Time

Frank your Majesty said:

I think the term universe shrinking can’t really be applied to Star Wars and Empire. What you criticize, is that they don’t establish a very vast universe, but universe shrinking means that the established world is retroactively made smaller. Leia being Luke’s sister has consequences for the other movies before Jedi, while not offering anything interesting to the plot.

Well, it’s not a ‘criticism’ actually, but a reduction ad absurdum, that I am applying to Star Wars and Empire.

First I agree about Leia being the sister not offering anything to the plot of ROTJ. That, for me, is the problem I have with it. Leia’s character doesn’t really change, and her character arc/role in the story seems like the way it would have been had she not been Luke’s sister.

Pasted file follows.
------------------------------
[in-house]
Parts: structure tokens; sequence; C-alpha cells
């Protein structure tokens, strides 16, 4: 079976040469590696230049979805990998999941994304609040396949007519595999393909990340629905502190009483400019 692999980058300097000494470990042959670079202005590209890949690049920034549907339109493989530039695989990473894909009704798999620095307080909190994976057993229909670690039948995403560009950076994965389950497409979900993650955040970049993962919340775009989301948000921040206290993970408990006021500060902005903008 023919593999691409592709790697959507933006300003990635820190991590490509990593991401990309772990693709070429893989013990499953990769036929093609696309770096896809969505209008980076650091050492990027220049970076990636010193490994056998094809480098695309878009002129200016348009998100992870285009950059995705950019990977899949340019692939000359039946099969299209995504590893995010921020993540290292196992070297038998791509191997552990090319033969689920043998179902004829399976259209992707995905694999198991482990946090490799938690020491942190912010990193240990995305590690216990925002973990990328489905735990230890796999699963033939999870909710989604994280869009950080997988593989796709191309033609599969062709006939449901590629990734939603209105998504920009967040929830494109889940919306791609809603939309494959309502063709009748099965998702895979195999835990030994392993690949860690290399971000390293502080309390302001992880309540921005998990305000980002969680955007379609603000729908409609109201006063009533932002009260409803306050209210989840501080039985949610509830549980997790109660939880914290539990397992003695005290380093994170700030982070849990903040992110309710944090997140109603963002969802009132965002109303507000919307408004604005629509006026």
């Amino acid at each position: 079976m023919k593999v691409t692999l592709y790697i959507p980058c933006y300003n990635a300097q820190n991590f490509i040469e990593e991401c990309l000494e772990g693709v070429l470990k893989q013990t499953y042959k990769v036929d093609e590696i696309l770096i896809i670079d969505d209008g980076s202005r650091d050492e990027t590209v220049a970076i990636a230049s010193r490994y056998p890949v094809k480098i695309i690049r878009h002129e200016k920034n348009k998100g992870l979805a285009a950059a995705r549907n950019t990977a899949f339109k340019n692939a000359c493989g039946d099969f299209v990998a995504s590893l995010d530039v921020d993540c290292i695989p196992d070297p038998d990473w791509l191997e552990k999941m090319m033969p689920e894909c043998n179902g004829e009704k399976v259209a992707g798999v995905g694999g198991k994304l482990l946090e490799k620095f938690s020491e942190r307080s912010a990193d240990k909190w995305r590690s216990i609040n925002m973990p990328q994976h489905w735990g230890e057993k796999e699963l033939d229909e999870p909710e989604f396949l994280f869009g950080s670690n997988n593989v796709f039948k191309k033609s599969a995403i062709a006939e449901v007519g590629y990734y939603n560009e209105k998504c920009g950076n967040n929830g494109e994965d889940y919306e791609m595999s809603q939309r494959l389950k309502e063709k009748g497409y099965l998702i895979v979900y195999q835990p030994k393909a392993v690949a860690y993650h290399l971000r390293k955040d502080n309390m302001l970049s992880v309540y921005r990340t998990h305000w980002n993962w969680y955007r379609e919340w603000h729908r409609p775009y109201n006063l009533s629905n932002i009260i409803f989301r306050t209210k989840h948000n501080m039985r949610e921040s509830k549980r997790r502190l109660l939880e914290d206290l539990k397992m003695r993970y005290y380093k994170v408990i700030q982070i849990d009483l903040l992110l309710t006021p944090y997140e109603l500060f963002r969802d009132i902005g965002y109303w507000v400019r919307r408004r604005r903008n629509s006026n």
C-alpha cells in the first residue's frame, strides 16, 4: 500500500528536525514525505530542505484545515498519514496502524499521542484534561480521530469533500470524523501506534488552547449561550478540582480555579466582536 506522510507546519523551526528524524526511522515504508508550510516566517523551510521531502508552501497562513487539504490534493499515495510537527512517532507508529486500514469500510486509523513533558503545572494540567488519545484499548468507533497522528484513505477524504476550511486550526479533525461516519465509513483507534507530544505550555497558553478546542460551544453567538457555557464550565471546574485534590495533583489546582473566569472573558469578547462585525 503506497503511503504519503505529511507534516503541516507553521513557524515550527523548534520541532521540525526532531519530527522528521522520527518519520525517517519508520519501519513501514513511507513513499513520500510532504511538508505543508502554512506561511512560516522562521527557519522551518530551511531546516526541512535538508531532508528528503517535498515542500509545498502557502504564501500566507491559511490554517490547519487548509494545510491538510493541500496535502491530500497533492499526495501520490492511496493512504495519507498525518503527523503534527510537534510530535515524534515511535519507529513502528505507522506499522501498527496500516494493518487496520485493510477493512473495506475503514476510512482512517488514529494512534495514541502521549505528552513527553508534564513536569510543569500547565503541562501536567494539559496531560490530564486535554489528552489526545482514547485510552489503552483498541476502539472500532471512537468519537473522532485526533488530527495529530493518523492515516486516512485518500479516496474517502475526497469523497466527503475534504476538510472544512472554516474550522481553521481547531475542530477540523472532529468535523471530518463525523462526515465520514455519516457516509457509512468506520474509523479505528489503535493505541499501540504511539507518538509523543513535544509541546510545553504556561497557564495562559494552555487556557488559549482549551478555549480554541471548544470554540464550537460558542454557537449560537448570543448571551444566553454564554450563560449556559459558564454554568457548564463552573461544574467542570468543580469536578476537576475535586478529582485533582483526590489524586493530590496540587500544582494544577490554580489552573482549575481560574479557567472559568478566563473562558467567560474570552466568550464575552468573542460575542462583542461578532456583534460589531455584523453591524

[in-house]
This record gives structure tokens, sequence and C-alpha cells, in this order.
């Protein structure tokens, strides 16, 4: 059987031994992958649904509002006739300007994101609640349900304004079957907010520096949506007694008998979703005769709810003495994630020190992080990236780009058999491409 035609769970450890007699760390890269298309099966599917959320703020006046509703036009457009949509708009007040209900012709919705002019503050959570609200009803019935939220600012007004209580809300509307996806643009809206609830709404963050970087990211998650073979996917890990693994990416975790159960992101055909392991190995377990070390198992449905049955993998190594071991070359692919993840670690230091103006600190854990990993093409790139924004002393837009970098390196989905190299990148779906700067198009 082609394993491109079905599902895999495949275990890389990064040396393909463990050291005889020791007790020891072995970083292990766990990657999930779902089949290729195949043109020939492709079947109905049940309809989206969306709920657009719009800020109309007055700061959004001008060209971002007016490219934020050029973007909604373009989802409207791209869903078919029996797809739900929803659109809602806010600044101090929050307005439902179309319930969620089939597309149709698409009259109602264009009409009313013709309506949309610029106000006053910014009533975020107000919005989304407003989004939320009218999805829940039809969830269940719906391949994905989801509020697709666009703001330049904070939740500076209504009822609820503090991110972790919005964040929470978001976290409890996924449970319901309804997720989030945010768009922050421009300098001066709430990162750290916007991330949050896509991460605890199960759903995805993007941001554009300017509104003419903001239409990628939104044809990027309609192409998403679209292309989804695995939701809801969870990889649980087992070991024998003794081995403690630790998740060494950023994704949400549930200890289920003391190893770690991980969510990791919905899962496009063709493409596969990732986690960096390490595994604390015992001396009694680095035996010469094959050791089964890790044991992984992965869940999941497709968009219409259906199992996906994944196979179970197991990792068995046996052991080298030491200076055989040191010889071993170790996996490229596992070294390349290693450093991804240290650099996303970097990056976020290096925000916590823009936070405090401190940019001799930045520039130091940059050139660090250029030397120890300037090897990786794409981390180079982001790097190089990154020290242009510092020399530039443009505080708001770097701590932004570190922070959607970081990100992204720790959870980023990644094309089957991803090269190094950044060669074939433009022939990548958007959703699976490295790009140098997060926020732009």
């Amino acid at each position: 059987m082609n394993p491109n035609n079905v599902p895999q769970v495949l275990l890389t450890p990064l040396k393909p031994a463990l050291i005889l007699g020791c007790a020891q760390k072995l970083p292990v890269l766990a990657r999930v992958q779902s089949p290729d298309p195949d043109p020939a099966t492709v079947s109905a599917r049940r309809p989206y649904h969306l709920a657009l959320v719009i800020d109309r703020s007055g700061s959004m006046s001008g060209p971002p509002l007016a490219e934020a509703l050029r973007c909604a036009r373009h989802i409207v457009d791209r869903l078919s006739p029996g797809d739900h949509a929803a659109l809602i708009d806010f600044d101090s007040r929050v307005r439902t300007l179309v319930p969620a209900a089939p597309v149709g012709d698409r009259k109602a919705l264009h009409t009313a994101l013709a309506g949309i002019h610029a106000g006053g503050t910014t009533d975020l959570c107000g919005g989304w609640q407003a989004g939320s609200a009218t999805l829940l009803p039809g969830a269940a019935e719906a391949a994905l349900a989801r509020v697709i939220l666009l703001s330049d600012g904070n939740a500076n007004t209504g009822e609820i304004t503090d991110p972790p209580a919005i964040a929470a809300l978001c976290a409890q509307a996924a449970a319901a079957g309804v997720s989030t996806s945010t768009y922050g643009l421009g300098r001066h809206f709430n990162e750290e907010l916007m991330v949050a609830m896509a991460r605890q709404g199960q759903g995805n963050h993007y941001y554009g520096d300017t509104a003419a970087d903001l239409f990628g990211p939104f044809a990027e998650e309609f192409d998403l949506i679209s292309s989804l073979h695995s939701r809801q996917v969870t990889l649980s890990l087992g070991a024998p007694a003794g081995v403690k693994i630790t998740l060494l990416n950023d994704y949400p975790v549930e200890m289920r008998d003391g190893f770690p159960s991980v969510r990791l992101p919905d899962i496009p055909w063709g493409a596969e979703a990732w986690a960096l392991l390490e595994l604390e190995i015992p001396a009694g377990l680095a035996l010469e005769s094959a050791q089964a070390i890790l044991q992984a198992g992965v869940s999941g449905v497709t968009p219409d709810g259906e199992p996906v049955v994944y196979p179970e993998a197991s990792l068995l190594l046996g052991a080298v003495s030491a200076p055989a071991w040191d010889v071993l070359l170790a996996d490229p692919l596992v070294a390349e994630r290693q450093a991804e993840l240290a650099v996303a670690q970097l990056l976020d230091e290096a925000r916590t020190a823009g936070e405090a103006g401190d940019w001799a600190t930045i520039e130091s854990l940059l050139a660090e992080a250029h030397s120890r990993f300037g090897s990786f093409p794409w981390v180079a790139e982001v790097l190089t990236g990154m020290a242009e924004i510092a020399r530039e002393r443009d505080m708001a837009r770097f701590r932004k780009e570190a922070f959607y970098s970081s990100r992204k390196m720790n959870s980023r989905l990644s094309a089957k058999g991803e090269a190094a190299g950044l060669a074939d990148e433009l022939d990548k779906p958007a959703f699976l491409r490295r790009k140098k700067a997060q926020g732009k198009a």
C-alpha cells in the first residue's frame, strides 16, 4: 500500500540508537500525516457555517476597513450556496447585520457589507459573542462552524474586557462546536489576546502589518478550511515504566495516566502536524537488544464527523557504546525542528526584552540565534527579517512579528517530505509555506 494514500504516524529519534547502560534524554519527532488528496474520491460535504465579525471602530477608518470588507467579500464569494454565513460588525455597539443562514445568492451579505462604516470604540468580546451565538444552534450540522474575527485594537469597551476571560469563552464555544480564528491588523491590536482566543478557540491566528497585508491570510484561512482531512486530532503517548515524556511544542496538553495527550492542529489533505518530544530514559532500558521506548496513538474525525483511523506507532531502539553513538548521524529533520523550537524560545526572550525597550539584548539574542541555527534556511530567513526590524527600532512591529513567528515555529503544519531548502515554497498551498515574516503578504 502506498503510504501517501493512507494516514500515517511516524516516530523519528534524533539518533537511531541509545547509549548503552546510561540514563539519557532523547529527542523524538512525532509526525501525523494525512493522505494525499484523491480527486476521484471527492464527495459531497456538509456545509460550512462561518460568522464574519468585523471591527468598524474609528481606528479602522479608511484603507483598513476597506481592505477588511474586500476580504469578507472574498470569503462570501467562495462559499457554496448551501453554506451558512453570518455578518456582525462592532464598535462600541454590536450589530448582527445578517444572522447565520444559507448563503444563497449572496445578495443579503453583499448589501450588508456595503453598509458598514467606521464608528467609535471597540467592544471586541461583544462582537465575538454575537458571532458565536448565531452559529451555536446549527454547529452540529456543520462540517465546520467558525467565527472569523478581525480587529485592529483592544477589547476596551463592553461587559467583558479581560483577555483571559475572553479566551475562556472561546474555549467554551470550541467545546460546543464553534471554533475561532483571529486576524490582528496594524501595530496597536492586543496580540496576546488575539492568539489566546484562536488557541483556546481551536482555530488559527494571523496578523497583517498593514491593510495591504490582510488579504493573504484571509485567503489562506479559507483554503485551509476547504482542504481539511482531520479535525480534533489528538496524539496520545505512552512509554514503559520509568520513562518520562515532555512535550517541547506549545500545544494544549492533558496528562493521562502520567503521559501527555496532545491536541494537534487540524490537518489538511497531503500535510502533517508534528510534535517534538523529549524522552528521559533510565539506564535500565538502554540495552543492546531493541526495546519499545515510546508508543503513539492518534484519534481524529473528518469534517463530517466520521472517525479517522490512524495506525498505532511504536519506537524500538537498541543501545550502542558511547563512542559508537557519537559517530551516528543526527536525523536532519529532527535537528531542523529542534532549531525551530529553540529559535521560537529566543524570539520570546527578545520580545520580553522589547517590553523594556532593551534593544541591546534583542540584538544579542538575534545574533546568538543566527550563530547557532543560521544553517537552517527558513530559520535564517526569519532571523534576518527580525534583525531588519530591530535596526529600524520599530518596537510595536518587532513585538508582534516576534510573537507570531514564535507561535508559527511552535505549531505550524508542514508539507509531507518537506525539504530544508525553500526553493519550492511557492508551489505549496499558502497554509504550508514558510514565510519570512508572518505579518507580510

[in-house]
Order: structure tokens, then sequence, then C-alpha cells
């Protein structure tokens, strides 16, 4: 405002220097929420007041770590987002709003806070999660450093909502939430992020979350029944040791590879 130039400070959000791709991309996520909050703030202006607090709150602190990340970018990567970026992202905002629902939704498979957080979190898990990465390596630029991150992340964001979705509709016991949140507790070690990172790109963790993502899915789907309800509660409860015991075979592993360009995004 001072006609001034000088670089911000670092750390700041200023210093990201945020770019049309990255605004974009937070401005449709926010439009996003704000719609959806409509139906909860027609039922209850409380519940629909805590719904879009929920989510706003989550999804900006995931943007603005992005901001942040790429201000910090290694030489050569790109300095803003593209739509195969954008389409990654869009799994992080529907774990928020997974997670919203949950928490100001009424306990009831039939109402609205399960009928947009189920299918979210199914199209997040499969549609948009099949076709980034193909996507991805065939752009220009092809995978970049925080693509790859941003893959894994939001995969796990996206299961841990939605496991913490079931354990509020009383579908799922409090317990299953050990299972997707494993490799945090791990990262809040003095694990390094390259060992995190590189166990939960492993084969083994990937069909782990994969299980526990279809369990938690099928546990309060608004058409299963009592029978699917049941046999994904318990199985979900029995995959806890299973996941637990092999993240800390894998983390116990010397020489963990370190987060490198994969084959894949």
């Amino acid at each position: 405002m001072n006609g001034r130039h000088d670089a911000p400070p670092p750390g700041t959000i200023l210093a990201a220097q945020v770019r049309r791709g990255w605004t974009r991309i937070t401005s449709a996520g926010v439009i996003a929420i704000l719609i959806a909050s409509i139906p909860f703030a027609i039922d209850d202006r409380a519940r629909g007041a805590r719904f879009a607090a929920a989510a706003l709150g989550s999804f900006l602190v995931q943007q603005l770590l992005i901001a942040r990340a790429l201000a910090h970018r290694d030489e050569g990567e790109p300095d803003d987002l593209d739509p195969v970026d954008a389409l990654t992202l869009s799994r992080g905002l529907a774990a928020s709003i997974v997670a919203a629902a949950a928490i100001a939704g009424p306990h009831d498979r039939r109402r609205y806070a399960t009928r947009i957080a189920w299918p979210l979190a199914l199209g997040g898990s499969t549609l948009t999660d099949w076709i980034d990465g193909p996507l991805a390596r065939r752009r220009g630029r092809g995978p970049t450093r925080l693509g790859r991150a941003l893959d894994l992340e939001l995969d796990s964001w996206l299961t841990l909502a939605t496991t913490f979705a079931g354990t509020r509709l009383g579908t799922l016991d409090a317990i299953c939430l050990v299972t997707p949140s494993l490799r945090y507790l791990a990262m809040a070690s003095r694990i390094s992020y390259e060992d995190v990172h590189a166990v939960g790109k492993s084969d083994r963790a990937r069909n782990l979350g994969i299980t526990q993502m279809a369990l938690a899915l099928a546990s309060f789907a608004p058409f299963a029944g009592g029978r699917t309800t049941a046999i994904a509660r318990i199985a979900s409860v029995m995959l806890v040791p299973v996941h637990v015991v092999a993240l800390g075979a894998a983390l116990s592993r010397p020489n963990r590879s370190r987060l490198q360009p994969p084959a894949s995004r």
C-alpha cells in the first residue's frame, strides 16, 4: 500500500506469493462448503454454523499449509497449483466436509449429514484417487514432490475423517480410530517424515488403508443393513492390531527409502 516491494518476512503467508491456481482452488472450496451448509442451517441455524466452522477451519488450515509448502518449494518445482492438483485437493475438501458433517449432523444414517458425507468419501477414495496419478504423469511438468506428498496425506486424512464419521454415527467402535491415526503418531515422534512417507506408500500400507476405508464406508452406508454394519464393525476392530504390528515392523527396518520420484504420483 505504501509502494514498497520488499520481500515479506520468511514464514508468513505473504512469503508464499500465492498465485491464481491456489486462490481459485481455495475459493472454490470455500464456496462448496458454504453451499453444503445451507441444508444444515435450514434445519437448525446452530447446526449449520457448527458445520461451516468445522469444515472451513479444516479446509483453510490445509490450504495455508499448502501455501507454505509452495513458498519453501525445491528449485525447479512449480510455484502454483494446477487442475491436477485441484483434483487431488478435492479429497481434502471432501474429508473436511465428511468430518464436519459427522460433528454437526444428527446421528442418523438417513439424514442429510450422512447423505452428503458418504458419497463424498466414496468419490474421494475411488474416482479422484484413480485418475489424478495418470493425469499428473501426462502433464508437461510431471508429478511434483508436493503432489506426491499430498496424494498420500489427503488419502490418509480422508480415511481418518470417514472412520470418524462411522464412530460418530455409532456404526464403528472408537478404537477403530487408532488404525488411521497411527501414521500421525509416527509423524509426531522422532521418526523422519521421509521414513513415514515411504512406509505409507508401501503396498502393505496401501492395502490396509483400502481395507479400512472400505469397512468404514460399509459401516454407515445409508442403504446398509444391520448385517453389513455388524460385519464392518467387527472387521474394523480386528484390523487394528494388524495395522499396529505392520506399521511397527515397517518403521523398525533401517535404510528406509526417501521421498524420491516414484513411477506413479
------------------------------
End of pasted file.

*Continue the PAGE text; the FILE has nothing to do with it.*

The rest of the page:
Second, about consequences to the previous two films: so it turned out she wasn’t ‘really’ an Organa. Since Alderaan was conveniently (there I go again) destroyed in the first film, how much would we have really learned about the Organa’s in future Star Wars stories, had Lucas not pursued the sibling angle? This question of course also ties into whether this made the established universe of the first film(s) that much smaller.

The same thing applies to Vader’s character. My belief is that Vader was always (always meaning since the first film was produced) meant to have a ‘secret identity’, iow, he was going to be someone other than ‘just’ Darth Vader under the mask. Whether that identity was that of another Skywalker, a father of Luke (perhaps an illegitimate one, and not Anakin), an older brother, an uncle, or even Ben Kenobi’s estranged son, etc. I believe that Vader just being Darth Vader under the mask, was for the benefit of Star Wars as a stand-alone concern only.